'Catching Fire' steams past Disney's strong 'Frozen' at box office
LOS ANGELES/NEW YORK
LOS ANGELES/NEW YORK (Reuters) - "The Hunger Games: Catching Fire" continued to light up the box office through the Thanksgiving holiday weekend, collecting $110.2 million over five days to surpass a hefty opening for Disney's (DIS.N) new animated film "Frozen," and bringing its 10-day total to nearly $300 million.
"Frozen," which critics lavishly praised, recorded ticket sales of $93 million at U.S. and Canadian theaters for the five-day holiday period that began on Wednesday, according to studio estimates compiled by Reuters. That far exceeded industry projections of $63 million for "Frozen" for the long weekend, according to the online site Box Office Mojo.
Records fell as moviegoers flooded theaters, dropping some $294 million at the box office, passing the $290 million spent a year ago over the five-day period. "Catching Fire" and "Frozen" both beat the Thanksgiving box office record of $82.4 million set by "Harry Potter and the Sorcerer's Stone" in 2001.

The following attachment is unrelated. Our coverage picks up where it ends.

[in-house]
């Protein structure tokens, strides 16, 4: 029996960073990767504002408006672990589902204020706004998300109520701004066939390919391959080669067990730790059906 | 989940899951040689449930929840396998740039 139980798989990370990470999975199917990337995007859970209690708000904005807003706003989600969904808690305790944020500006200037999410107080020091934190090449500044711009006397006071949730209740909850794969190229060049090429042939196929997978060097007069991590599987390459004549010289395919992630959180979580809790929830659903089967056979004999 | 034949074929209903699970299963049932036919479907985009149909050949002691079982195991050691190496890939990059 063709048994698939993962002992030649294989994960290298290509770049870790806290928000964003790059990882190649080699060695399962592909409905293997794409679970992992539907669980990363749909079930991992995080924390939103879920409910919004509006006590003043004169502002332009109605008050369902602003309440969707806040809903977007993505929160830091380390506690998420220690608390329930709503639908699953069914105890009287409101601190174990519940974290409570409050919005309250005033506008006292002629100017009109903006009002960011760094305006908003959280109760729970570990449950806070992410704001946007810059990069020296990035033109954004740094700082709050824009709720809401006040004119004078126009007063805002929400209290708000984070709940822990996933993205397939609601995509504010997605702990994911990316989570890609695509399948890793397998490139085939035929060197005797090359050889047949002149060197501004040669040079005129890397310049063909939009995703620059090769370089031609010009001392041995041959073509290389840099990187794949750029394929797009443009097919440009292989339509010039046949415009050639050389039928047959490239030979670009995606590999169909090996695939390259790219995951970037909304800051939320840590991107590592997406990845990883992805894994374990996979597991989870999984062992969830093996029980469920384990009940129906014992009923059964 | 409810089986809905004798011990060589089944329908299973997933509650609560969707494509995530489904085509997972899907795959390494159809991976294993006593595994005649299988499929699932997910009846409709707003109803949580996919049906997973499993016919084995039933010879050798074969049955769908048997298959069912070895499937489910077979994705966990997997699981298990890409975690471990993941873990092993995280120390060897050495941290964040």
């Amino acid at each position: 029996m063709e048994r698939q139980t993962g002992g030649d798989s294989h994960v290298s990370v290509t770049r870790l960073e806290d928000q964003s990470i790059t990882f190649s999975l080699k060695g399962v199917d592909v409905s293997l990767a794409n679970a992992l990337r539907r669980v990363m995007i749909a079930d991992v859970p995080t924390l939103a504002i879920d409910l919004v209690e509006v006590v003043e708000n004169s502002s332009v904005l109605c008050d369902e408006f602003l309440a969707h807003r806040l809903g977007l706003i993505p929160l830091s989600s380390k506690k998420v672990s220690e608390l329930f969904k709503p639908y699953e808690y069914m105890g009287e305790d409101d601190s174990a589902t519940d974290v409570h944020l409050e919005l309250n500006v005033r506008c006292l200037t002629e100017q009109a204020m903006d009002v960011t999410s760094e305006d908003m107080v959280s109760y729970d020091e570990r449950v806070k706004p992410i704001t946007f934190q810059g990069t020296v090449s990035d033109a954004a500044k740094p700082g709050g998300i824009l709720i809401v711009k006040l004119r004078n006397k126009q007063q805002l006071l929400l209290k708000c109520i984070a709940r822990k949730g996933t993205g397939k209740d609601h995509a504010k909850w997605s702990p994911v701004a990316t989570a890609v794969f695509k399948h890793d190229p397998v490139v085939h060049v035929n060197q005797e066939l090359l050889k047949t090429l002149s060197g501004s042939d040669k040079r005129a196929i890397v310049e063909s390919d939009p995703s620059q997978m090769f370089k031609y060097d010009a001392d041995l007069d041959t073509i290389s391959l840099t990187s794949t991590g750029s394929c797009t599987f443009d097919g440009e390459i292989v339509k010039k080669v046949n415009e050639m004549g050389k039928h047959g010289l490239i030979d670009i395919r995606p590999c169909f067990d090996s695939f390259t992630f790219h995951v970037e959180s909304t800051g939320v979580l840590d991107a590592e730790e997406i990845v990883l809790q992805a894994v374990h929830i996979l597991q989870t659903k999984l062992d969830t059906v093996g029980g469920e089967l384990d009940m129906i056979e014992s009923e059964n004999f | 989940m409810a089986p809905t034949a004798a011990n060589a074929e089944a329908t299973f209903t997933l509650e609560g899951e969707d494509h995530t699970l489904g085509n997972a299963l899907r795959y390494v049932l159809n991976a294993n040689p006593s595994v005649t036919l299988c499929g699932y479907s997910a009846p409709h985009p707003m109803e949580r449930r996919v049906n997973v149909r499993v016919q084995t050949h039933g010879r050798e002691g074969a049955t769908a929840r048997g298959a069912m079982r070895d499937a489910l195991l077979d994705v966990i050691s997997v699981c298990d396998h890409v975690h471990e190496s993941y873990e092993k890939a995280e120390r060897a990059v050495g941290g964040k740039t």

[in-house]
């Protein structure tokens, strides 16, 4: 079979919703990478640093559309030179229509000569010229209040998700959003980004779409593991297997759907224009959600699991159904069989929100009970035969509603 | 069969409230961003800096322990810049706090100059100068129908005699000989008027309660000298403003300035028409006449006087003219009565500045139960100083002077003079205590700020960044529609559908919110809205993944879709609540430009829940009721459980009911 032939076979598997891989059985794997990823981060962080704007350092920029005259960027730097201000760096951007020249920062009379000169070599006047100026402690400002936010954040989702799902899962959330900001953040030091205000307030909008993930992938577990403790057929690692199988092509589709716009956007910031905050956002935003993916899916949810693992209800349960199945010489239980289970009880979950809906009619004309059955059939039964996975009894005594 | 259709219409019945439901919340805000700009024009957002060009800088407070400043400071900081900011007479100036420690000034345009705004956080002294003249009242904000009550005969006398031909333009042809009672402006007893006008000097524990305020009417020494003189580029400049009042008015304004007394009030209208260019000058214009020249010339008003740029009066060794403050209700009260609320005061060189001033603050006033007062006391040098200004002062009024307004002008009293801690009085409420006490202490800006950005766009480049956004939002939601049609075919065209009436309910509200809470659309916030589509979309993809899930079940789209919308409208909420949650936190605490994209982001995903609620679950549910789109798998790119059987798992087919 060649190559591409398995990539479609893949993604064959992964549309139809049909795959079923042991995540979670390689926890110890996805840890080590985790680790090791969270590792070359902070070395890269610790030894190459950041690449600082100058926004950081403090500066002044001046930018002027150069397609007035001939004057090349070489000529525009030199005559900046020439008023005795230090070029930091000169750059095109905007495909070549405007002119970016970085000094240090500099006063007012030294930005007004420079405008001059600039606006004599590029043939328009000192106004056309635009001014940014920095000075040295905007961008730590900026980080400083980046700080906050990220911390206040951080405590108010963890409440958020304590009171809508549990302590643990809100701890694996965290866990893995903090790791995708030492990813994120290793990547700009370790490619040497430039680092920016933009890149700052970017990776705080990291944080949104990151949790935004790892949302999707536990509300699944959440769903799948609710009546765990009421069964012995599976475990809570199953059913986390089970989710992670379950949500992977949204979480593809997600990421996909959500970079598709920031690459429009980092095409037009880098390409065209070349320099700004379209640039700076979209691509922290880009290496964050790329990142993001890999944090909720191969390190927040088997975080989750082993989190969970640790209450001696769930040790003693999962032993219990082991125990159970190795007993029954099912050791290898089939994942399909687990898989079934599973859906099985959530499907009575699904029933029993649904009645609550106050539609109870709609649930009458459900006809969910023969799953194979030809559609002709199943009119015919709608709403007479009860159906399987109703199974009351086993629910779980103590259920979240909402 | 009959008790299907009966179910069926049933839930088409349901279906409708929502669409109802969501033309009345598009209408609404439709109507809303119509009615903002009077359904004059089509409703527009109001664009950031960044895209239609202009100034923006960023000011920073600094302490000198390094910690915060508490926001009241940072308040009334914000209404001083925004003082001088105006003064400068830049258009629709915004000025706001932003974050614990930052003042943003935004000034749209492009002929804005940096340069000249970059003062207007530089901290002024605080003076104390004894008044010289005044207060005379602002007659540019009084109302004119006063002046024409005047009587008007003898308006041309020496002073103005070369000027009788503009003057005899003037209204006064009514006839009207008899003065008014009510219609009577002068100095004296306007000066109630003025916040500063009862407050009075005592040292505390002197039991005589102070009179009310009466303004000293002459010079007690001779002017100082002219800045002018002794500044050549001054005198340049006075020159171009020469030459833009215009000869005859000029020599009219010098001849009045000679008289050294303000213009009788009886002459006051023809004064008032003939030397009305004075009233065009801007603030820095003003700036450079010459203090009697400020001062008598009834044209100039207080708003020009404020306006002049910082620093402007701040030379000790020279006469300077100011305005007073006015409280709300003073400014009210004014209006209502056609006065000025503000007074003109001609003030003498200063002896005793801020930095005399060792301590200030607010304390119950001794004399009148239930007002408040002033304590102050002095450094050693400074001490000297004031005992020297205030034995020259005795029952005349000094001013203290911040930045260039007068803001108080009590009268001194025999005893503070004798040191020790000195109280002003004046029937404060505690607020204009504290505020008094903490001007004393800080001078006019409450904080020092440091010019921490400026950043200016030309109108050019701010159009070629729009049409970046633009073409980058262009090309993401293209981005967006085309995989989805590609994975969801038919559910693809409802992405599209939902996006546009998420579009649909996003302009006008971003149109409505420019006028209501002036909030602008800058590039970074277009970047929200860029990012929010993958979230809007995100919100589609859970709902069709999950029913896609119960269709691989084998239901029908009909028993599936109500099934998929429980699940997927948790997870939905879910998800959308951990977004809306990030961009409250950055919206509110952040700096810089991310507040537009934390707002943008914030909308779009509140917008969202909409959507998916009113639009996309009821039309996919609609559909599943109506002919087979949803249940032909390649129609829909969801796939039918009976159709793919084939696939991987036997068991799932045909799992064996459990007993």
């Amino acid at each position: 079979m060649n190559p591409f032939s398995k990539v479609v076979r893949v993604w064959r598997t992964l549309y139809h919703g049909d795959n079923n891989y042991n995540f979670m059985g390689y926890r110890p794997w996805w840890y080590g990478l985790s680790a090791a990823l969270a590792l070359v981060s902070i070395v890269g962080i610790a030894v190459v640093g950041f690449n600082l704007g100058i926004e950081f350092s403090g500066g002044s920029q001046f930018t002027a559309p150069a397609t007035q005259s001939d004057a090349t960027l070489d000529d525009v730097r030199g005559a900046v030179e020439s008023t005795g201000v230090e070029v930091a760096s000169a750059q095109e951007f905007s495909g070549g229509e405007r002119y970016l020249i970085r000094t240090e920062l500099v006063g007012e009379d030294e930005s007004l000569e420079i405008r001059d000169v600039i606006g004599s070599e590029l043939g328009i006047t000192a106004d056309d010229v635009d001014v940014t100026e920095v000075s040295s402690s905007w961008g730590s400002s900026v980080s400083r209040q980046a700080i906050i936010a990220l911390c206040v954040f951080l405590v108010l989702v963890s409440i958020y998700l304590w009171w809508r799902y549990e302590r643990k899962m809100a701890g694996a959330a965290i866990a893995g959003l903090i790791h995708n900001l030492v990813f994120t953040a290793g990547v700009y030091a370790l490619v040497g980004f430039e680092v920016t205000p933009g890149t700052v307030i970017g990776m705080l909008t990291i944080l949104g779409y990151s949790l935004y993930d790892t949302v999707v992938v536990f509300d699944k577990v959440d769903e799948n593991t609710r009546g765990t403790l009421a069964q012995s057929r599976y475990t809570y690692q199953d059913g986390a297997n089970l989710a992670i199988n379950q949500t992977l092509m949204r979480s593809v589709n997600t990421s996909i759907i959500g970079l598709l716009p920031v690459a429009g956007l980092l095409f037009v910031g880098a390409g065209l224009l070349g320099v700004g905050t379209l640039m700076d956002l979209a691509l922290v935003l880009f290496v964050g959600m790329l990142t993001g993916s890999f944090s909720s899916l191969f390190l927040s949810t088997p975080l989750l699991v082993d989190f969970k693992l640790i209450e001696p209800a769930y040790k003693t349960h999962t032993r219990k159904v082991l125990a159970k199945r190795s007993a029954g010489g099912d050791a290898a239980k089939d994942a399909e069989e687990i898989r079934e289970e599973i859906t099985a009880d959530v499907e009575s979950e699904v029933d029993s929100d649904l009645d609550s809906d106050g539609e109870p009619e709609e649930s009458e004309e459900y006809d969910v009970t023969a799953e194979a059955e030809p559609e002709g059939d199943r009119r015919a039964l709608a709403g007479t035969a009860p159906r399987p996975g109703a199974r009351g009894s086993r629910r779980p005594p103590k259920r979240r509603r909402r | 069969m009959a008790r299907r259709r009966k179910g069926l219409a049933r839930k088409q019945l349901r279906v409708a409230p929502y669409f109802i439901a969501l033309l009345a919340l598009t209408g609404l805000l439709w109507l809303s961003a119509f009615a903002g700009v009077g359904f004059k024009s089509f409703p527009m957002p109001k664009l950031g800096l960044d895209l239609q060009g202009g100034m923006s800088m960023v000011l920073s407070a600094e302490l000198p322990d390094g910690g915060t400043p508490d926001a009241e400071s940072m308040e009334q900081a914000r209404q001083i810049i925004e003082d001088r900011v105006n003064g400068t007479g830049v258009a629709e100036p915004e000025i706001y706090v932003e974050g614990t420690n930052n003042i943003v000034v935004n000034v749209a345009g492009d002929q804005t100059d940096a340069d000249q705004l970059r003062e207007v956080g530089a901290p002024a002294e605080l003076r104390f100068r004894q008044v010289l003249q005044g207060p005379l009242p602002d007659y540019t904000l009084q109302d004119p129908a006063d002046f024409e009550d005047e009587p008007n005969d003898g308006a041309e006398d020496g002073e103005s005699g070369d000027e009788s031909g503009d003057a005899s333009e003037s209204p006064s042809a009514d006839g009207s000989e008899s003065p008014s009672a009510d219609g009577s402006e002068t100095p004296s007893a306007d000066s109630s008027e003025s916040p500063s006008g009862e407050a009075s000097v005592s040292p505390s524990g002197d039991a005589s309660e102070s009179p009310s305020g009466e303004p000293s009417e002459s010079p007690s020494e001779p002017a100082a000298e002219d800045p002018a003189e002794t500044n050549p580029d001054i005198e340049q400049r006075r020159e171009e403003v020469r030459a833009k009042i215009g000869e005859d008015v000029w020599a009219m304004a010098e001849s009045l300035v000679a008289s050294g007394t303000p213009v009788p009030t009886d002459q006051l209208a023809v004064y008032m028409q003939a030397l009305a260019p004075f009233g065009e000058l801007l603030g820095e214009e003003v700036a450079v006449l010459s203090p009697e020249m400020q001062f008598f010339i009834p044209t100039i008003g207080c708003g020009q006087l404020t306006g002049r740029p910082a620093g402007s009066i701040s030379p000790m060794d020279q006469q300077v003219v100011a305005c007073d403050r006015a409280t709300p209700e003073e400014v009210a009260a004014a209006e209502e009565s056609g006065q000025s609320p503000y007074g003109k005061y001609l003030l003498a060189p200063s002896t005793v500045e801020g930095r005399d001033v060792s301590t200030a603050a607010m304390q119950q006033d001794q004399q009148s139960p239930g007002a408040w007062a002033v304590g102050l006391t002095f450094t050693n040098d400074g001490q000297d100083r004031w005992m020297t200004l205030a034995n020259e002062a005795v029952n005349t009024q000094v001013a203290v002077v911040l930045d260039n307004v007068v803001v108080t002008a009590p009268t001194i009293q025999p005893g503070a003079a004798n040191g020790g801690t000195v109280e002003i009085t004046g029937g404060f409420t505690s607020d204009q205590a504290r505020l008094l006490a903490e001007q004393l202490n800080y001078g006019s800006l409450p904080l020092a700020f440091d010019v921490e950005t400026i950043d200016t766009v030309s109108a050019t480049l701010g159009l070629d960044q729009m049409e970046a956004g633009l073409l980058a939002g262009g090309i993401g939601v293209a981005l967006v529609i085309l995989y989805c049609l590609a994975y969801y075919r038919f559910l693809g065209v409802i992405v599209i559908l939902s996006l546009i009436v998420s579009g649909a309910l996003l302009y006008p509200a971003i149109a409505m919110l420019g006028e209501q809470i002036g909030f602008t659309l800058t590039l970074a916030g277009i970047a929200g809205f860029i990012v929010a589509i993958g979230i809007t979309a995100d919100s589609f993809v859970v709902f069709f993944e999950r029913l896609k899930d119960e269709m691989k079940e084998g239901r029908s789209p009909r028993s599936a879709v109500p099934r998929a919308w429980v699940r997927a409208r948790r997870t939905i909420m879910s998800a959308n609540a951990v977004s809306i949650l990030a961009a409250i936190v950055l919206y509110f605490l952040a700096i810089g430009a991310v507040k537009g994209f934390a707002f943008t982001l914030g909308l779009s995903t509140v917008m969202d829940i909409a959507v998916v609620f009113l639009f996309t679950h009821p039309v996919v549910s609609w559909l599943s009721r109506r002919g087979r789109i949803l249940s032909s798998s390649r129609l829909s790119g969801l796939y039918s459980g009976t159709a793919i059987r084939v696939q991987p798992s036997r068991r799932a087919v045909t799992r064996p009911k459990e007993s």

Disney's action film "Thor: The Dark World," based on the character from its Marvel comic book unit, was third with $15.5 million in ticket sales, according to box office data compiled by Rentrak.
"Frozen," inspired by "The Snow Queen" fairytale, features the voice of Kristen Bell in the story of a Scandinavian princess intent on finding her sister, the Queen, who has the power to freeze anything with a touch and accidentally sets off a long winter that is destroying their kingdom.
"Catching Fire," the sequel to the 2012 blockbuster "The Hunger Games," stars Jennifer Lawrence as heroine Katniss Everdeen, the skilled archer who becomes a beacon of hope for an oppressed society. The movies, distributed by Lions Gate Entertainment (LGF.N), are based on a series of novels by Suzanne Collins. (Reporting by Ronald Grover and Chris Michaud; Editing by Vicki Allen)
- Tweet this
- Share this
- Digg this
Producer and director Bryan Singer has been accused of drugging and raping a teenage boy in California and Hawaii in the late 1990s, according to a lawsuit filed in U.S. court on Wednesday. Full Article